The government at the Centre is accountable to the people of India through the Parliament, and the way that parliamentarians hold the government to account is through questions. With the Opposition looking to grill the executive on every aspect of administration and governmental activity, legislators would be staring at a jumble of questions and replies if not for an elaborate mechanism to bring order to the process. Here’s all you need to know about the asking of questions in Parliament.
When Are Questions Asked In Parliament?
In Lok Sabha, the first hour after the House convenes for the day is known as the ‘Question Hour’, which permits the members to exercise their “inherent and unfettered parliamentary right" of asking questions. The ‘Question Hour’ thus begins at 11 am and lasts till 12 noon in Lok Sabha. However, in the Rajya Sabha, the Question Hour is held between 12 noon and 1 pm. Questions can also be taken up in the so-called ‘Zero Hour’. However, to ask question, a member has to first give notice.
For both the Houses, a Member of Parliament (MP) has to give 15 clear days’ notice for raising a question although the presiding officer — Speaker in Lok Sabha and the Chair in Rajya Sabha — can allow a waiver vis-a-vis this requirement. The notice for the question is to be given to the Secretariat of the House concerned and, in counting the period of 15 ‘clear’ days, the date on which the notice is received and the date on which the answer is to be made (if the question is admitted) are excluded.
What Kind Of Questions Can Be Asked?
For both Houses, the rules say that one member can give notices for only up to five questions for a particular day and there are strict guidelines as to what kind of questions can be allowed. A question needs to cover a matter of public importance and should not contain arguments, inferences or defamatory statements. However, a question should not raise a larger issue of policy and should be pointed although it cannot go into “minor details of administration and day-to-day working of the government".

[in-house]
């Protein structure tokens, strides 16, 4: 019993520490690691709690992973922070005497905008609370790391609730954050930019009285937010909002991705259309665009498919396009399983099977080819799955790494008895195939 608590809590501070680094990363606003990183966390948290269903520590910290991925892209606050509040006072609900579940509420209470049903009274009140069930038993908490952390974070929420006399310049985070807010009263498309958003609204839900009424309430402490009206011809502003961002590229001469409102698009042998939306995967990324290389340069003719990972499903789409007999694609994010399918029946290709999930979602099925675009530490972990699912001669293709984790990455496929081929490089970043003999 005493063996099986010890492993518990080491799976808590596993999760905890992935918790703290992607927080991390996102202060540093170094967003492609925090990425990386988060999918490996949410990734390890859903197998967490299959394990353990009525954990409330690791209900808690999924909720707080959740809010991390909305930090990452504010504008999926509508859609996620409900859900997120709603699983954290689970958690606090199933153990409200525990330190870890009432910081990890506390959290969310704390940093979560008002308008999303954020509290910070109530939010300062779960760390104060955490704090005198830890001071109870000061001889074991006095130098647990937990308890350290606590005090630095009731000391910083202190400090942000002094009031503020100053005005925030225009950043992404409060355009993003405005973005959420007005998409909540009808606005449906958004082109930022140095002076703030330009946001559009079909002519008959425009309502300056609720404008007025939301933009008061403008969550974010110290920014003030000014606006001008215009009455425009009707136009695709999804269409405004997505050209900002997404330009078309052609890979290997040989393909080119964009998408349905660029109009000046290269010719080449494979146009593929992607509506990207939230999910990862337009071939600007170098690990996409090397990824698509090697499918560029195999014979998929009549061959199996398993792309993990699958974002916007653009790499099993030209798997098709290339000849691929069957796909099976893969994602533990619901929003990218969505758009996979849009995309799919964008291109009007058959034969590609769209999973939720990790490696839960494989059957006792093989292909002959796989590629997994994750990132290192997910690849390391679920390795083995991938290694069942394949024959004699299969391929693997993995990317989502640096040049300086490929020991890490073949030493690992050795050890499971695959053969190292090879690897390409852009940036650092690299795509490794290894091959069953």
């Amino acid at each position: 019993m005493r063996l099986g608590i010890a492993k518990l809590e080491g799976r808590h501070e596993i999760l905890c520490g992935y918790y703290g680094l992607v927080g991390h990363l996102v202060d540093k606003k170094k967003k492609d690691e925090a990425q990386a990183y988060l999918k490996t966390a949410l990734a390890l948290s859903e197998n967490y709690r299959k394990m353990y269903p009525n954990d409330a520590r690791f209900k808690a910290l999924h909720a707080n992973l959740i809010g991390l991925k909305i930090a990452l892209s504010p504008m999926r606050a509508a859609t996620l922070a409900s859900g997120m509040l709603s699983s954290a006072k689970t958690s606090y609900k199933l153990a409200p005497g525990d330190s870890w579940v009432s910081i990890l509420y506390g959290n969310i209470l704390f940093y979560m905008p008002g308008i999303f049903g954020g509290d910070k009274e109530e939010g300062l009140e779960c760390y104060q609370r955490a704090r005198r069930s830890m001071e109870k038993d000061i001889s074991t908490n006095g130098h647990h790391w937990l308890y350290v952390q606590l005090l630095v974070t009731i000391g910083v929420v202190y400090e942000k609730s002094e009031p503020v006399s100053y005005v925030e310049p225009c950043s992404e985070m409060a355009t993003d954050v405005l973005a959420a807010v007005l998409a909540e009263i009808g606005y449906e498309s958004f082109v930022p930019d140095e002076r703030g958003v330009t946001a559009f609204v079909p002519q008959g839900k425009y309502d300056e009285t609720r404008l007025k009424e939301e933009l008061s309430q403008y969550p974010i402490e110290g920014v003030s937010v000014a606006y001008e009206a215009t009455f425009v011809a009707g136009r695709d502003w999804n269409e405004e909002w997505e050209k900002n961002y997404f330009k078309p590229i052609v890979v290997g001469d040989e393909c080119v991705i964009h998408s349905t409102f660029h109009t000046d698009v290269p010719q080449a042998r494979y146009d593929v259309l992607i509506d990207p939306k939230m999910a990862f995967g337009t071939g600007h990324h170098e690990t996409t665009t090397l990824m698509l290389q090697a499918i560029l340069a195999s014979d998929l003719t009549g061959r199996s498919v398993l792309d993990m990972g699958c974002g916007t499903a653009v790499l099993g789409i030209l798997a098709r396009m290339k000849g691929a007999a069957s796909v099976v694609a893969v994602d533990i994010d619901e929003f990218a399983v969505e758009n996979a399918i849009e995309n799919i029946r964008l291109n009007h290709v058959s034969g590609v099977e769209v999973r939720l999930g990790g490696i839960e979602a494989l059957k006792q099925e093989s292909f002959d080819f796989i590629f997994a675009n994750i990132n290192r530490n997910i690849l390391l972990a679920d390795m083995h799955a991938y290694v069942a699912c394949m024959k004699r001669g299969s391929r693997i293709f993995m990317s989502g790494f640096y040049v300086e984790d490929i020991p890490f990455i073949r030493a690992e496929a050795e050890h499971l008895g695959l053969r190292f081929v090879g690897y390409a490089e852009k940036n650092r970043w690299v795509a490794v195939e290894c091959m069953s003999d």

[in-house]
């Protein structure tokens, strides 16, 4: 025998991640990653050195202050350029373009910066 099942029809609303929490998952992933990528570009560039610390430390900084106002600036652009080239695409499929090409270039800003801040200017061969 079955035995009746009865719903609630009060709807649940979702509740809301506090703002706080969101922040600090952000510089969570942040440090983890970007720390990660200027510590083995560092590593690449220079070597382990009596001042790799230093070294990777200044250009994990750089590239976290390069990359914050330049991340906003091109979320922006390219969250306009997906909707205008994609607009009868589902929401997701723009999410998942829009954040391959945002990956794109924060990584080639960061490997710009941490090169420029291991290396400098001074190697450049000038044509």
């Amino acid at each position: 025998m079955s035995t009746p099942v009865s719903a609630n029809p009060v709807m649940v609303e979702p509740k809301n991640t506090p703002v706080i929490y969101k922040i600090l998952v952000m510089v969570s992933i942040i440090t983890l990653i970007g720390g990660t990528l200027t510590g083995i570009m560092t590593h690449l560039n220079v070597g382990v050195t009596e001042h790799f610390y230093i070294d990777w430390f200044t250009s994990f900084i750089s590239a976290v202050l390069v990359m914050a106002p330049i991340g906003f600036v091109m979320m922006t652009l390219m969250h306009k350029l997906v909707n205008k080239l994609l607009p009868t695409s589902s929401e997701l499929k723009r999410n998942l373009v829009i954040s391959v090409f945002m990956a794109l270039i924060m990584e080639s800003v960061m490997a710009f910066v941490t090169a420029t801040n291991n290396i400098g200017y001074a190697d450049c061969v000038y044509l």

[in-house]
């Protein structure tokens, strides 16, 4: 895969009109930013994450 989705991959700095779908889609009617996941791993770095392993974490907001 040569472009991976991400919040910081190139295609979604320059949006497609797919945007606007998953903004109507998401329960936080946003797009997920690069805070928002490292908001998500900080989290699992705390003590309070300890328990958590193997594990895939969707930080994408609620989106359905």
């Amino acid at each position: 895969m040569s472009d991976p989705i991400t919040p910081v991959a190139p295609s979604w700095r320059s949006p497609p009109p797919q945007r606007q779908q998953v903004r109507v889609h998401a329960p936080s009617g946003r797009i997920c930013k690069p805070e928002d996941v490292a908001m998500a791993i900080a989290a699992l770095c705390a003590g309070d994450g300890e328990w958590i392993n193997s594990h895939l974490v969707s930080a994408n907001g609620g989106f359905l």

Further, a question should not pertain to any matter pending before a court, tribunal or parliamentary committee. A question that is a repetition of one already answered in the House “or in regard to which information is available in accessible documents or in ordinary works of reference" are not admitted and they cannot make derogatory references to foreign countries with whom India has friendly relations.
Importantly, a question may not contain more than 150 words. After notice for a question is given
What Are Starred/Unstarred Questions?
A member can seek both oral and written answers to the five questions that he can give notice for taking up on a particular day. But the House limits the total number of questions of both kinds that can be answered on any one day.
A member is allowed to specify the question to which she is seeking an oral answer with an asterisk next to it in her notice. Such a question is called a starred question. Starred questions can be followed up by the member concerned with supplementary questions.
In Lok Sabha, no more than 20 starred questions can be taken up during Question Hour on any given day while Rajya Sabha allows 15 such questions daily.
An unstarred question then is one for which the member has sought a written reply. Answers to such questions are deemed to have been laid on the table of the House and, to that extent, such questions offer no scope for the raising of supplementary questions. In Lok Sabha, 230 questions are picked daily for written answers while Rajya Sabha allows 160 of these in a day.
Are There Other Types Of Questions?
There are also ‘Short Notice Questions’ which, as the name suggests, concern a matter for urgent discussion. The notice for such questions can be given less than 10 days in advance and the answer to them is to be made orally and can be followed by supplementary questions. However, PRS Legislative Research points out that Short Notice questions is rarely resorted to provision.
In Parliament, not all questions need be directed to the government and its ministers only and there is scope for seeking answers from a private member — an MP who is not a minister — as well. However, such questions can only cover a particular Bill or resolution or any matter for which the member from whom the answer is being sought is responsible. The procedure for giving notice for questions to private members is the same as that for other questions asked in the House.
How Many Questions Are Taken Up On An Average?
According to PRS Legislative Research, as many as 1,43,635 questions were asked during the entire duration of the 15th Lok Sabha between 2009 and 2014. With the Parliament normally meeting for three sessions each year, that would imply that each saw more than 9,500 questions taken up.
A 2021 report on the first two years of the 17th Lok Sabha said that the average number of oral answers in the House per sitting had gone up from 3.07, 2.96 and 4.34, respectively, during the 14th, 15th & 16th Lok Sabha to 5.37 during 17th Lok Sabha. The report added that the average number of MPs whose questions were admitted per sitting during the first five sessions of the 14th, 15th and 16th Lok Sabhas was 321.25, 333.75 and 373.25 respectively, while the 17th Lok Sabha had seen that figure jump to 394.25.